fierce tiger speeds through valley

Kungfu students in the past took many years before they could use kungfu patterns spontaneously for combat. When Grandmaster Wong first taught Shaolin Kungfu in the 1980s at Shaolin Wahnam Association in Sungai Petani, Malaysia, he helped students to shorten this training period by devising 12 combat sequences for them. You can view these original combat sequences here .

Grandmaster Wong left the association because of policy difference and established Shaolin Wahnam Institute in the 1990s to offer intensive courses in Malaysia as well as taught overseas. To enable students attending the Intensive Shaolin Kungfu Course to be able to use Shaolin Kungfu spontaneously for combat, Grandmaster Wong improved the original 12 combat sequences to 20 combat sequences, which were more systematically devised, as follows:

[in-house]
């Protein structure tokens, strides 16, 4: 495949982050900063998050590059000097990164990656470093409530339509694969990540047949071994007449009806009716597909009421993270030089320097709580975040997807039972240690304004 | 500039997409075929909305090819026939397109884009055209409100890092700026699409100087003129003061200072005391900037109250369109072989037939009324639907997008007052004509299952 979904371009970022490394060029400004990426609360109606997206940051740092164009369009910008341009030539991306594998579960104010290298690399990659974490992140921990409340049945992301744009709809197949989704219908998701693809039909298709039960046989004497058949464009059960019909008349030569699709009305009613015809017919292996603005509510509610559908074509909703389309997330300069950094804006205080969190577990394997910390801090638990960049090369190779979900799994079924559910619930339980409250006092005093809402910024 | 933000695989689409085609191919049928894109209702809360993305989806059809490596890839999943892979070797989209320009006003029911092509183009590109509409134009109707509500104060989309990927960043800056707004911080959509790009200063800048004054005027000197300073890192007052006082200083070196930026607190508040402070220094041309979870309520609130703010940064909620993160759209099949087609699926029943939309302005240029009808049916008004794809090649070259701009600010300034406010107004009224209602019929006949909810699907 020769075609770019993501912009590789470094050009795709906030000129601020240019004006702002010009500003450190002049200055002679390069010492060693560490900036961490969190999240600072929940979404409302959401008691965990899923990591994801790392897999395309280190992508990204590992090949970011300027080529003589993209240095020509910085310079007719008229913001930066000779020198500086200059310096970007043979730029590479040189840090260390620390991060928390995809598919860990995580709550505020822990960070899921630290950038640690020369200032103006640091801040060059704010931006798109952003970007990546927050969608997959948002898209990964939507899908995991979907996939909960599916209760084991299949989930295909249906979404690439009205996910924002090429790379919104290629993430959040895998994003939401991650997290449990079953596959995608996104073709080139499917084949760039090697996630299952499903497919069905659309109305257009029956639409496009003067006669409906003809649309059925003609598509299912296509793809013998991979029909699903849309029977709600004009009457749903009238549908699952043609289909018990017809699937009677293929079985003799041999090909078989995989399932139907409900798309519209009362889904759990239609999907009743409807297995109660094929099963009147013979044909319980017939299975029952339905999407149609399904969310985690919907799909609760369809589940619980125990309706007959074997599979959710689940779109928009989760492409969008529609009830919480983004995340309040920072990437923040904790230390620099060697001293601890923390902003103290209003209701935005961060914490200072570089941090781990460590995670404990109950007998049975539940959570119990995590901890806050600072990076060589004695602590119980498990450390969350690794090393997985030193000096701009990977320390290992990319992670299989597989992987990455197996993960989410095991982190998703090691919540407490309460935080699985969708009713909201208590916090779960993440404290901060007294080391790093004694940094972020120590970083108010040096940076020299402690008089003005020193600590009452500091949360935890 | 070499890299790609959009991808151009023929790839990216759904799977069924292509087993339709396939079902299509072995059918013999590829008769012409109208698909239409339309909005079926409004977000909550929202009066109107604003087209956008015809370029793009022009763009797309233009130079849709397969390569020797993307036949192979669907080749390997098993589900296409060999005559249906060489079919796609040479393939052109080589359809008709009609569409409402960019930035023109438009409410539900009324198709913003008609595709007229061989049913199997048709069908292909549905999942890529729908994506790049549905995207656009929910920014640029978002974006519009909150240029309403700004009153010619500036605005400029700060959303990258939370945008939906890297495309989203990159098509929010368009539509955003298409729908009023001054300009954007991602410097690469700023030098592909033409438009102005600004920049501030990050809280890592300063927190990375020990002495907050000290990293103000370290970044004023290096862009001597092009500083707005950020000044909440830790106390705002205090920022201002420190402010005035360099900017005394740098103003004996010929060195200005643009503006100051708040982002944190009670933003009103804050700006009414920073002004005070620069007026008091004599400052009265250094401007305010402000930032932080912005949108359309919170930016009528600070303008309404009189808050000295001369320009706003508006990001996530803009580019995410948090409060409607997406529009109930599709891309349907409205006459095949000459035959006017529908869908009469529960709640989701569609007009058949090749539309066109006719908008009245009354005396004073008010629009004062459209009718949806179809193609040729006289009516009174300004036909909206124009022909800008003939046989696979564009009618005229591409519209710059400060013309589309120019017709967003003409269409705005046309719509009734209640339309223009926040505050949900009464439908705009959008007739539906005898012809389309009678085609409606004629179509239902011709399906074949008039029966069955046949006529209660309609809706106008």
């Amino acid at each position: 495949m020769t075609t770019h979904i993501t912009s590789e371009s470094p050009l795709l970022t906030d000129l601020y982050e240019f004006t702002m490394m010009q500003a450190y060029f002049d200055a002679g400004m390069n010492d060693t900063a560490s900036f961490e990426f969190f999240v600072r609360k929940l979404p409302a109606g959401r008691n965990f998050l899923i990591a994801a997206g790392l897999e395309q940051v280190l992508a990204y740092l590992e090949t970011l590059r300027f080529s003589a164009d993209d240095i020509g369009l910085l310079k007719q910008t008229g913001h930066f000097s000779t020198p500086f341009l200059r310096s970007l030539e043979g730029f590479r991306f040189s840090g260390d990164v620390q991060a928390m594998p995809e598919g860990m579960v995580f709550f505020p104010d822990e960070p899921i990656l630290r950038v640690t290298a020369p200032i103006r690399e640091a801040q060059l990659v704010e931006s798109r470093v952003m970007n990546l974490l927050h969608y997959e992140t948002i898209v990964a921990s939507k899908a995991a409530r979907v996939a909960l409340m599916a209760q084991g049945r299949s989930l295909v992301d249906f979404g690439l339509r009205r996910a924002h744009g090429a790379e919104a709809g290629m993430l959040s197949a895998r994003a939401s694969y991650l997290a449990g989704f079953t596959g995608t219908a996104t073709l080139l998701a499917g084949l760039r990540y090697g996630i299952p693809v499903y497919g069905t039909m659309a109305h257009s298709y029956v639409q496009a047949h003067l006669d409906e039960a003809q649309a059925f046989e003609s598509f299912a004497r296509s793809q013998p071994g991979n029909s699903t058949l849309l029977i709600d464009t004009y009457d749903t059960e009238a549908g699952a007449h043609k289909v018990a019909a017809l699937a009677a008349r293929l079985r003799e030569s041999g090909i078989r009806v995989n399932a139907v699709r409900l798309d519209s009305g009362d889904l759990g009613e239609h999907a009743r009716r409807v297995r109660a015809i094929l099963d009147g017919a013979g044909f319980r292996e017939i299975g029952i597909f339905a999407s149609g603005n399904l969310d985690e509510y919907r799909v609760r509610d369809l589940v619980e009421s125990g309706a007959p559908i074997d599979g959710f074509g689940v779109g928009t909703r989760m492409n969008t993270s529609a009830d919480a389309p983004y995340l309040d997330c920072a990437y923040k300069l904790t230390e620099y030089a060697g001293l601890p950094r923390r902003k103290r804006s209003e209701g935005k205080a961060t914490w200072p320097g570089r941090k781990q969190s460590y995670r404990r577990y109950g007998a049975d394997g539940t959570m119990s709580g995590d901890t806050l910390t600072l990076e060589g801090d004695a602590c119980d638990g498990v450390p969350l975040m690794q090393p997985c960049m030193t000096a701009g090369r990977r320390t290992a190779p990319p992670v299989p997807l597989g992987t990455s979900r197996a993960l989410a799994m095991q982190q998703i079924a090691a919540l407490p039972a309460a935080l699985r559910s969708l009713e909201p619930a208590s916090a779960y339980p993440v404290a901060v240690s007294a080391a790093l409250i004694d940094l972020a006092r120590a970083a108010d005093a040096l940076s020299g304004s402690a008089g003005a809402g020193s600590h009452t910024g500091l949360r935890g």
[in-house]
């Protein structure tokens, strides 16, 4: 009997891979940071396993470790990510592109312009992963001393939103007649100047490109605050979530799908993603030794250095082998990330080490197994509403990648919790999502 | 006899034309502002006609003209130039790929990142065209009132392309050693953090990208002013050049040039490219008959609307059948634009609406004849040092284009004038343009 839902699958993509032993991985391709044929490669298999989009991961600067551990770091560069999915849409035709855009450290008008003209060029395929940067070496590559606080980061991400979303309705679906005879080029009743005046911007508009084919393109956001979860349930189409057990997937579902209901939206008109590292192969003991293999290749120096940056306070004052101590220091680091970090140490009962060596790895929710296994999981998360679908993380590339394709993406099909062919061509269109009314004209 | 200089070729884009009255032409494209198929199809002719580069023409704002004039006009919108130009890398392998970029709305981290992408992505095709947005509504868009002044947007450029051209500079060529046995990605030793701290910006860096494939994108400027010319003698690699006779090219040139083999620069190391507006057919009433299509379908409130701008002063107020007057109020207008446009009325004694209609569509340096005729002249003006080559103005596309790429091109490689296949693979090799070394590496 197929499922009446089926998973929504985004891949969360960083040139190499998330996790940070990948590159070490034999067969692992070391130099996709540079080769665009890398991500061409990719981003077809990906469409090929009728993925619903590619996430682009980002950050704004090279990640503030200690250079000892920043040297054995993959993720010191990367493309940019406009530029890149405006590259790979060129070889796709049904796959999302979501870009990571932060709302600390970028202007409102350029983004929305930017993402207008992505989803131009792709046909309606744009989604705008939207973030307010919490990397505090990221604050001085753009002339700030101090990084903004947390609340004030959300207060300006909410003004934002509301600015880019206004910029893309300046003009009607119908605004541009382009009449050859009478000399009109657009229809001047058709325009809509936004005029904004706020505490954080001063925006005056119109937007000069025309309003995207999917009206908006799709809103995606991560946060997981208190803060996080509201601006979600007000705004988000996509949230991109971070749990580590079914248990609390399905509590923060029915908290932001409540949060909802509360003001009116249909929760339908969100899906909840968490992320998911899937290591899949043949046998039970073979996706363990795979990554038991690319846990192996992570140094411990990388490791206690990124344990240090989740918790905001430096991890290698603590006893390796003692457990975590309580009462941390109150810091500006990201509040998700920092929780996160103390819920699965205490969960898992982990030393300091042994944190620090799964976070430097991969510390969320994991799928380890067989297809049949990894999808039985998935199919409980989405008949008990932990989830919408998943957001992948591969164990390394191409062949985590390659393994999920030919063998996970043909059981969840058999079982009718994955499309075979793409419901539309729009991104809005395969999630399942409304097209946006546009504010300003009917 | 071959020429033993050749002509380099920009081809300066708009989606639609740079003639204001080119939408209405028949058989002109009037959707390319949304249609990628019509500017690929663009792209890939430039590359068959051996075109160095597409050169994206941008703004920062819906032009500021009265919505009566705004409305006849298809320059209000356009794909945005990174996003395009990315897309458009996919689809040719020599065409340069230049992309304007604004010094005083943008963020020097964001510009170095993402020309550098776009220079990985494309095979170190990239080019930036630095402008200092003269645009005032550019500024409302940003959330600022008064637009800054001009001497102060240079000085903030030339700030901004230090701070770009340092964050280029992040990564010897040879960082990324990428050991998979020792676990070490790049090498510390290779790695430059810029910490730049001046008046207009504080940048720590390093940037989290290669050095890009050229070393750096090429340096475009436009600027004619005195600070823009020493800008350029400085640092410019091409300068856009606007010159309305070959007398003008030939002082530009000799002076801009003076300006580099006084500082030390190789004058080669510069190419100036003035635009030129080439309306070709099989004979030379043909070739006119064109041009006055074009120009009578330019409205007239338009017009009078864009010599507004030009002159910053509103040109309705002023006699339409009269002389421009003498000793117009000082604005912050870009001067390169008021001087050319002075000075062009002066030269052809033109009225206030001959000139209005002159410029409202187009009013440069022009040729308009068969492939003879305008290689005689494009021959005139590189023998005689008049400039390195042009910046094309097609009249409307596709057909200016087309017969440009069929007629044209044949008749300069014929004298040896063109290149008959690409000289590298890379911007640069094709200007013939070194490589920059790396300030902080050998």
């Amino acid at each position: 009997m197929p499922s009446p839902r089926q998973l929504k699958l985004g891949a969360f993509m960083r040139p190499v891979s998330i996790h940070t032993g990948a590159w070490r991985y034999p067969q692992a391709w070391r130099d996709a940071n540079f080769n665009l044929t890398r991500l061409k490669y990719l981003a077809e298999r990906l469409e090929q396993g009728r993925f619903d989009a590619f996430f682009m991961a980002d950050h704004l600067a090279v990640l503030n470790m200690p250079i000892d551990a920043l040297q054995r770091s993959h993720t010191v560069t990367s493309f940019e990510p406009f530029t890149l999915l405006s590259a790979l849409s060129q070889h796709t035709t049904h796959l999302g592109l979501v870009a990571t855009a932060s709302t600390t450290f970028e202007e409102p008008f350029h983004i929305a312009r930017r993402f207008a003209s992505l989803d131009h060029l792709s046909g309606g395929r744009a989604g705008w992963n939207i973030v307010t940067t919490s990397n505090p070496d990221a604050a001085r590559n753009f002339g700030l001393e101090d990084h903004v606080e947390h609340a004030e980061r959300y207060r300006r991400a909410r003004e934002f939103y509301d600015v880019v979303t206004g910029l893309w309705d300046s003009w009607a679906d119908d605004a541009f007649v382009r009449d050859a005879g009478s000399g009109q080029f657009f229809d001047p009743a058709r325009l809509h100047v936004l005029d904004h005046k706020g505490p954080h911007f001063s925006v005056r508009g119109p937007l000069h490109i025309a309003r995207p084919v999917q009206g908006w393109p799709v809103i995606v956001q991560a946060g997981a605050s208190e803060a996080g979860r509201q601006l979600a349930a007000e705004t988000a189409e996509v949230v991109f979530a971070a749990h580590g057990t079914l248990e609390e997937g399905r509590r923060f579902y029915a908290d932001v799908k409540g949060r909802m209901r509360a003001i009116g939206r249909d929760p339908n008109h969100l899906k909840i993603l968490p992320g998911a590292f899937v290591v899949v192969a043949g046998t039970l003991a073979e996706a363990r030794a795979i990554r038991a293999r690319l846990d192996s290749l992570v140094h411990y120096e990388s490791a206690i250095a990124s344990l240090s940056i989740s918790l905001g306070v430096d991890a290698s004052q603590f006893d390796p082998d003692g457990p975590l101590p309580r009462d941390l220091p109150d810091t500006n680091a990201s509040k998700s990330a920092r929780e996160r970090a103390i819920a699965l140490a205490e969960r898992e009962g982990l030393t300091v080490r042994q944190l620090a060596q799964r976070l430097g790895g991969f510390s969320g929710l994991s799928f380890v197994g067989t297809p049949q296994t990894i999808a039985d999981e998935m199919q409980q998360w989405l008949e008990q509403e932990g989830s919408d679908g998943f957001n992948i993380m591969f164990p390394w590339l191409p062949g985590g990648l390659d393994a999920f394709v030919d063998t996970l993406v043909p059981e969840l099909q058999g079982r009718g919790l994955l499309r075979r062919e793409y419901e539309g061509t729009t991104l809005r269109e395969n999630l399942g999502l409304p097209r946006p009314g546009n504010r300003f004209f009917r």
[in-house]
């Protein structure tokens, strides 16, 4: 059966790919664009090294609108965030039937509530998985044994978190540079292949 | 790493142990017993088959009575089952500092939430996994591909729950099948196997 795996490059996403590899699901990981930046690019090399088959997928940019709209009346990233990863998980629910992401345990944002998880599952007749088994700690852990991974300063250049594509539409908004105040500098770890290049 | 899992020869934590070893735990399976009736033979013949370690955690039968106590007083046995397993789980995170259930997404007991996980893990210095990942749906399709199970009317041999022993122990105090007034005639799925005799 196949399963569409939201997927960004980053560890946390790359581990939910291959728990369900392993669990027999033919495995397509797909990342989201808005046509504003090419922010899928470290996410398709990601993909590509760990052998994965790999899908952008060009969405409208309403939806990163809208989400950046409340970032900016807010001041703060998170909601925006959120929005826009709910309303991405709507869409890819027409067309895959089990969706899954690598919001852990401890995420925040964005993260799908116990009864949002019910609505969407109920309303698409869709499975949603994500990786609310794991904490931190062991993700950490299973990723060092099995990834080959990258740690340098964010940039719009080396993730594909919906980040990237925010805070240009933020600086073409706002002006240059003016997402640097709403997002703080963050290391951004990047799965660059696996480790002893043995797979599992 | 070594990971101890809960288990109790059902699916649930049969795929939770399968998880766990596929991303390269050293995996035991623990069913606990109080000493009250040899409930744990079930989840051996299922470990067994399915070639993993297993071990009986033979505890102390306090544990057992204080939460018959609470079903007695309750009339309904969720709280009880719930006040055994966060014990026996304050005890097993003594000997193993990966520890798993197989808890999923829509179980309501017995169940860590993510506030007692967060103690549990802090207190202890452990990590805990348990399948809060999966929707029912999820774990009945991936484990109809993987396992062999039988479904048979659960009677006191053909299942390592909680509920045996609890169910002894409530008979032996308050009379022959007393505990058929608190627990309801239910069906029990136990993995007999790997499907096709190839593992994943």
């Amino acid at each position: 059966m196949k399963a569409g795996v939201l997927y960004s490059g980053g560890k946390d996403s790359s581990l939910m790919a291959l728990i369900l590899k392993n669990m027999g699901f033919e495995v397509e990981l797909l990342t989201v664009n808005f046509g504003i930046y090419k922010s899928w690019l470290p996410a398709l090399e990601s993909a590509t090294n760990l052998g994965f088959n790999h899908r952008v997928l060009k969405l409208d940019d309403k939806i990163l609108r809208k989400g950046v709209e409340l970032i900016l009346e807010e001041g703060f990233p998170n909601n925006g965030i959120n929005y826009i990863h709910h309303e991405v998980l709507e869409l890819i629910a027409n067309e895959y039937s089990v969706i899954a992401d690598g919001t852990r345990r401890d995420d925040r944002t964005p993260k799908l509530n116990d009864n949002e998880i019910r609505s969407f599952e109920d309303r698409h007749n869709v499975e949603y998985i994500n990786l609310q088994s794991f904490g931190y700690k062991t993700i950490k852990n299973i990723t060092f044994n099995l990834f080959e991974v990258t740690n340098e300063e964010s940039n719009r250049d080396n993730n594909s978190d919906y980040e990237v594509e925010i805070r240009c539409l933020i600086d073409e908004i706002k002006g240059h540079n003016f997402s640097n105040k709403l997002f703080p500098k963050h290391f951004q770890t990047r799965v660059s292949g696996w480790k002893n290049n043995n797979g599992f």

However at a time when learning from videos beforehand over the internet was unknown, early students of the Intensive Shaolin Kungfu Course managed to learn only up to Sequence 12, and with improvement in the teaching methodology later students managed to learn up to Sequence 16. As chin-na techniques are also found in Sequences 13 to 16, Grandmaster Wong decided to use Sequences 1 to 16 as the basic material to teach Shaolin combat application, leaving Sequences 17 to 20 for selective courses. To help students remember these sequences better, these combat sequences were linked together to form kungfu sets.

"Fierce Tiger Speeds through Valley" is formed from Sequences 5 to 8, using its frequently used pattern to name the set. Like "Black Tiger Steals Heart" which is composed from Sequences 1 to 4, this set deals with hand attacks, but it uses mainly the right mode. While “Black Tiger Steals Heart” focuses on developing combat skills, "Fierce Tiger Speeds through Valley" focuses on providing more techniques.

Fierce Tiger Speeds through Valley in Video
Picture Series of Fierce Tiger Speeds through Valley



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